About Breast Cancer In Men
Breast cancer is often thought of as a condition that only affects women, but men can also develop it.
It’s much less common in men than women, with only around 1 new case of breast cancer diagnosed for every 100,000 men in the UK each year.
The cancer develops in the small amount of breast tissue men have behind their nipples. The most common symptom is a hard, painless lump in one of the breasts.
However, the vast majority of breast lumps are caused by a condition called gynaecomastia. This is a common non-cancerous condition where male breast tissue becomes enlarged.
Breast cancer in men can also cause nipple problems, such as the nipple turning in on itself or nipple discharge.
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Ii Causes Of Breast Cancer In Male
The same with female, some faults in certain genes, such as BRCA1 and BRCA2, are known as the causes of cancer in male. Because these genes can be inherited, so breast cancer can run in families.
About 3 or 4 out of every 20 men develop breast cancer because they inherited faults in these genes from their close relatives. Therefore, there is a possible risk that you may carry these faults if your family has a strong history of breast cancer.
Those who have a family history of breast cancer usually have an abnormally high number of close relatives on one side of family with breast cancer and/or relatives who have suffered from breast cancer at a very young age. A family history can be contributed by different cases of ovarian cancer, male breast cancer, cancer in both breasts or having a certain ethnic or geographical background, such as Ashkenazi Jewish ancestry.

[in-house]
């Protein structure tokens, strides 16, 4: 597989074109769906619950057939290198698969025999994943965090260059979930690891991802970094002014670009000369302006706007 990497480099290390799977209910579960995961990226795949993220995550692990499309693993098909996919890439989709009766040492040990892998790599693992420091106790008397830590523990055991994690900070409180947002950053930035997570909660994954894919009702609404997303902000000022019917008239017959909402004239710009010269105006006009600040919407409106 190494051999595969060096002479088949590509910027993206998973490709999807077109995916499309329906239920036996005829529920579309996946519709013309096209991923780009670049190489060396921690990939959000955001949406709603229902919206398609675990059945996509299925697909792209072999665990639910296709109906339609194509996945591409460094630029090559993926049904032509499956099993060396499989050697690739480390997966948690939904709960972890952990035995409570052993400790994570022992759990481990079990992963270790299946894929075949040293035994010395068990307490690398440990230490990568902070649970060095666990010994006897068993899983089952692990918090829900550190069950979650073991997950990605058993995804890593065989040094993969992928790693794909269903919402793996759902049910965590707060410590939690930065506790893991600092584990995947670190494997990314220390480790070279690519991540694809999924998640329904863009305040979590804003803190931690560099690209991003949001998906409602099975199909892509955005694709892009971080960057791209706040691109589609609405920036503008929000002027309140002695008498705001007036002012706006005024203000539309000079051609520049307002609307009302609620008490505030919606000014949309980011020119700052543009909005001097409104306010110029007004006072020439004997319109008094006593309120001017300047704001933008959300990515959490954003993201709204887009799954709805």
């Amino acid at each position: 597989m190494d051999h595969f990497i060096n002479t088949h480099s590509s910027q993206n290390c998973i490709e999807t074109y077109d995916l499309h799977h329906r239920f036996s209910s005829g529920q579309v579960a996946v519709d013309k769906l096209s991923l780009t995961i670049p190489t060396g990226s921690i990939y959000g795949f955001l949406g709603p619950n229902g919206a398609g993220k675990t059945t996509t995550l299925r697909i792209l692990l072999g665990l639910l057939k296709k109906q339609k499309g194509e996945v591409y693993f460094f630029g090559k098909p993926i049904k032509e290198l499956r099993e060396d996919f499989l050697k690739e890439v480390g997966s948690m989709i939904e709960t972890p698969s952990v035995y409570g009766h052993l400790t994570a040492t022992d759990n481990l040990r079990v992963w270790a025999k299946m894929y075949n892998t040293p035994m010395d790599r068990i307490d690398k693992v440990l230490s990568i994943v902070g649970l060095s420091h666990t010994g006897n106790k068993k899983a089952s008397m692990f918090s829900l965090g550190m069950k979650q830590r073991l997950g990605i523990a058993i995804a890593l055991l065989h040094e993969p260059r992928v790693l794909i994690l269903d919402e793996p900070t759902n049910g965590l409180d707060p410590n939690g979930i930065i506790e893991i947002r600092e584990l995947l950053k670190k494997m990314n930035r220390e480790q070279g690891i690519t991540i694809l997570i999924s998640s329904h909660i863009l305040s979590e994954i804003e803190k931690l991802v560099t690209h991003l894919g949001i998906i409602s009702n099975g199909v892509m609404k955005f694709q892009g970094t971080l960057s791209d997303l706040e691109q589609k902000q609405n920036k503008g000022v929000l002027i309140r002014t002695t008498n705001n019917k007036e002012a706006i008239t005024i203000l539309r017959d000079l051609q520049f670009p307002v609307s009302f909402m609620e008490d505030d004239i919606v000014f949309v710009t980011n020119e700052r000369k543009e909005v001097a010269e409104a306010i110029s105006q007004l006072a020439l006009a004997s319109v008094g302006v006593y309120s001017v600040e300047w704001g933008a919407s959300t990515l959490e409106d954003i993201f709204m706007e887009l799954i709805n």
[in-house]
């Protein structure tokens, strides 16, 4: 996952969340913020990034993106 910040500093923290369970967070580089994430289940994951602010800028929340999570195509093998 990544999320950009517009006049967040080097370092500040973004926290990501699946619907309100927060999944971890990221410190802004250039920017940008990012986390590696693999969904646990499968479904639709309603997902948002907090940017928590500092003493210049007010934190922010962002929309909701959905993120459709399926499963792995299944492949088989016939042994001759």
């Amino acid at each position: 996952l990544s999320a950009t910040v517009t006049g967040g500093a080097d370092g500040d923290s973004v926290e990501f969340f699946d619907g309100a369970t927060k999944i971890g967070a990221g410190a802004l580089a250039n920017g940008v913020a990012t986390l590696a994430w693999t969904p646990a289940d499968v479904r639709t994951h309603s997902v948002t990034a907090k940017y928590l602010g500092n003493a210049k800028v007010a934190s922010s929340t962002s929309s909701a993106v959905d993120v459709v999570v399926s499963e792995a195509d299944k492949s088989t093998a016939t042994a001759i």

It is necessary to see your doctor and discuss if you are worried about any cancers in your family.
2. Exposure To Ionizing Radiation
It is proven that one of the causes of cancer in women is radiotherapy treatment to the chest, and there have been some evidence that it may also be the cause of cancer in men. Therefore, it is necessary to contact your personal doctor if you are worried about your previous chest radiotherapy.
3. Hormonal Factors
4. Prostate Cancer
Causes Of Breast Cancer In Men
The exact cause of breast cancer in men is not known, but there are some things that increase your risk of getting it.
- genes and family history inheriting faulty versions of genes called BRCA1 or BRCA2 increases your risk of breast cancer
- conditions that can increase the level of oestrogen in the body including obesity, Klinefelter syndrome and scarring of the liver
- previous radiotherapy to the chest area
It’s not certain that you can do anything to reduce your risk, but eating a balanced diet, losing weight if you’re overweight and not drinking too much alcohol may help.
Page last reviewed: 18 March 2020 Next review due: 18 March 2023
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What Causes Male Breast Cancer
Anyone can get breast cancer. Overall health, family history and genetic factors increase the risk of developing the disease. Risk factors of male breast cancer include:
- Age: Men over 60 are more likely to develop breast cancer.
- Overall health: Men with obesity may have gynecomastia . Gynecomastia increases the risk of developing breast cancer.
- Estrogen levels: Certain drugs that contain estrogen cause estrogen levels to rise. Cirrhosis can also increase estrogen levels. A genetic disorder called Klinefelter syndrome increases the risk of several health issues, including breast cancer.